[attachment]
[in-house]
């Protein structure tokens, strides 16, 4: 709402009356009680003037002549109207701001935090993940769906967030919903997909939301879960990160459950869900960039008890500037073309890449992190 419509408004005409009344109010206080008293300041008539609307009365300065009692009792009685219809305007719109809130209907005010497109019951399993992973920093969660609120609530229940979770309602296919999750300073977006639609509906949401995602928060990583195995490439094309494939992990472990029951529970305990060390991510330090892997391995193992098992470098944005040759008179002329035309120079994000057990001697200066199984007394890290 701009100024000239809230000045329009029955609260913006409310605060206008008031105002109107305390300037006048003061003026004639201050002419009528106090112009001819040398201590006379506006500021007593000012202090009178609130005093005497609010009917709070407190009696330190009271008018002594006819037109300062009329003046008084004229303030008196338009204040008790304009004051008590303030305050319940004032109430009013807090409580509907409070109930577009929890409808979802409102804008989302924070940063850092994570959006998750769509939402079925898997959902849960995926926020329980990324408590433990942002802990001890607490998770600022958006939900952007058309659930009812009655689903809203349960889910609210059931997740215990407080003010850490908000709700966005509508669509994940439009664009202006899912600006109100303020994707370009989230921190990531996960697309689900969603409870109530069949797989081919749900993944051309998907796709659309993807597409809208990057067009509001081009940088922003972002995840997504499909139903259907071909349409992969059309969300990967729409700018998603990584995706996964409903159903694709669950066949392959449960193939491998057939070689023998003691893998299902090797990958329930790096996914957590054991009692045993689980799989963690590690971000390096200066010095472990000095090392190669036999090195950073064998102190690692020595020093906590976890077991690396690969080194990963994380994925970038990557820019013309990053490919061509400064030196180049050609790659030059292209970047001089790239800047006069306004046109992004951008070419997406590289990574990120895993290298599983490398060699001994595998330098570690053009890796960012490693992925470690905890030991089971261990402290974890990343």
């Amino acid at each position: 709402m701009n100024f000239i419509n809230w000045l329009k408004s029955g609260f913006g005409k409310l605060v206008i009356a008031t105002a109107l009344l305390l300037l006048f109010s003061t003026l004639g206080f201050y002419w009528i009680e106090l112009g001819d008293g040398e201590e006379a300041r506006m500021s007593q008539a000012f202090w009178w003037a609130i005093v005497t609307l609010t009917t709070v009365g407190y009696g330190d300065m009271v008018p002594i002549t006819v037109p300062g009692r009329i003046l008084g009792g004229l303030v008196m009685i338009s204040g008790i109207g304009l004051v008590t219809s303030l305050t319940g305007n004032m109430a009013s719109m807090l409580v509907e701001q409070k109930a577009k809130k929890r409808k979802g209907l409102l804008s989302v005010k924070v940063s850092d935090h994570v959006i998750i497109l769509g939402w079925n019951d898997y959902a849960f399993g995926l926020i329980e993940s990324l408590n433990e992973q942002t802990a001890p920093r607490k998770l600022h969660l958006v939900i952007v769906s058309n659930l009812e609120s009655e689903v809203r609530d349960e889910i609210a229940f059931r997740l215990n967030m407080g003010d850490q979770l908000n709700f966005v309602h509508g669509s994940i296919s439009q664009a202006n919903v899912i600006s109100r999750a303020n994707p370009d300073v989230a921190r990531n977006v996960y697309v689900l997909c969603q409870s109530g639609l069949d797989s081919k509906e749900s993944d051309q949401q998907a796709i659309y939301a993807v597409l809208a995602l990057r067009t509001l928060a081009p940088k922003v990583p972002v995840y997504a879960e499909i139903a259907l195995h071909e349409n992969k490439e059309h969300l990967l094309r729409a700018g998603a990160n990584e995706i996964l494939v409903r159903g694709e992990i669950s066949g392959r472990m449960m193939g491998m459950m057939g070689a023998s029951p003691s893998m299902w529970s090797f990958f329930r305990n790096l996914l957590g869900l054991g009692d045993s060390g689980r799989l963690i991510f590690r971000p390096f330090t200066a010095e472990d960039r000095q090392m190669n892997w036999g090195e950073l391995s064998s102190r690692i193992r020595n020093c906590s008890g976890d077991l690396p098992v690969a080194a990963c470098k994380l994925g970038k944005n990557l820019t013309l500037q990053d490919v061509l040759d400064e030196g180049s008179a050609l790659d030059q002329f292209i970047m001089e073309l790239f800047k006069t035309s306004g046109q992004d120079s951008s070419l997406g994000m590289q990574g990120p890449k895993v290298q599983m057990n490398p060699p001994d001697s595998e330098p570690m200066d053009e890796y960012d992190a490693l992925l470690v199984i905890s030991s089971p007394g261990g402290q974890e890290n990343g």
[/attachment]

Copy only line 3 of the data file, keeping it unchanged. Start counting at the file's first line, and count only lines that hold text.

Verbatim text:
């Amino acid at each position: 709402m701009n100024f000239i419509n809230w000045l329009k408004s029955g609260f913006g005409k409310l605060v206008i009356a008031t105002a109107l009344l305390l300037l006048f109010s003061t003026l004639g206080f201050y002419w009528i009680e106090l112009g001819d008293g040398e201590e006379a300041r506006m500021s007593q008539a000012f202090w009178w003037a609130i005093v005497t609307l609010t009917t709070v009365g407190y009696g330190d300065m009271v008018p002594i002549t006819v037109p300062g009692r009329i003046l008084g009792g004229l303030v008196m009685i338009s204040g008790i109207g304009l004051v008590t219809s303030l305050t319940g305007n004032m109430a009013s719109m807090l409580v509907e701001q409070k109930a577009k809130k929890r409808k979802g209907l409102l804008s989302v005010k924070v940063s850092d935090h994570v959006i998750i497109l769509g939402w079925n019951d898997y959902a849960f399993g995926l926020i329980e993940s990324l408590n433990e992973q942002t802990a001890p920093r607490k998770l600022h969660l958006v939900i952007v769906s058309n659930l009812e609120s009655e689903v809203r609530d349960e889910i609210a229940f059931r997740l215990n967030m407080g003010d850490q979770l908000n709700f966005v309602h509508g669509s994940i296919s439009q664009a202006n919903v899912i600006s109100r999750a303020n994707p370009d300073v989230a921190r990531n977006v996960y697309v689900l997909c969603q409870s109530g639609l069949d797989s081919k509906e749900s993944d051309q949401q998907a796709i659309y939301a993807v597409l809208a995602l990057r067009t509001l928060a081009p940088k922003v990583p972002v995840y997504a879960e499909i139903a259907l195995h071909e349409n992969k490439e059309h969300l990967l094309r729409a700018g998603a990160n990584e995706i996964l494939v409903r159903g694709e992990i669950s066949g392959r472990m449960m193939g491998m459950m057939g070689a023998s029951p003691s893998m299902w529970s090797f990958f329930r305990n790096l996914l957590g869900l054991g009692d045993s060390g689980r799989l963690i991510f590690r971000p390096f330090t200066a010095e472990d960039r000095q090392m190669n892997w036999g090195e950073l391995s064998s102190r690692i193992r020595n020093c906590s008890g976890d077991l690396p098992v690969a080194a990963c470098k994380l994925g970038k944005n990557l820019t013309l500037q990053d490919v061509l040759d400064e030196g180049s008179a050609l790659d030059q002329f292209i970047m001089e073309l790239f800047k006069t035309s306004g046109q992004d120079s951008s070419l997406g994000m590289q990574g990120p890449k895993v290298q599983m057990n490398p060699p001994d001697s595998e330098p570690m200066d053009e890796y960012d992190a490693l992925l470690v199984i905890s030991s089971p007394g261990g402290q974890e890290n990343g």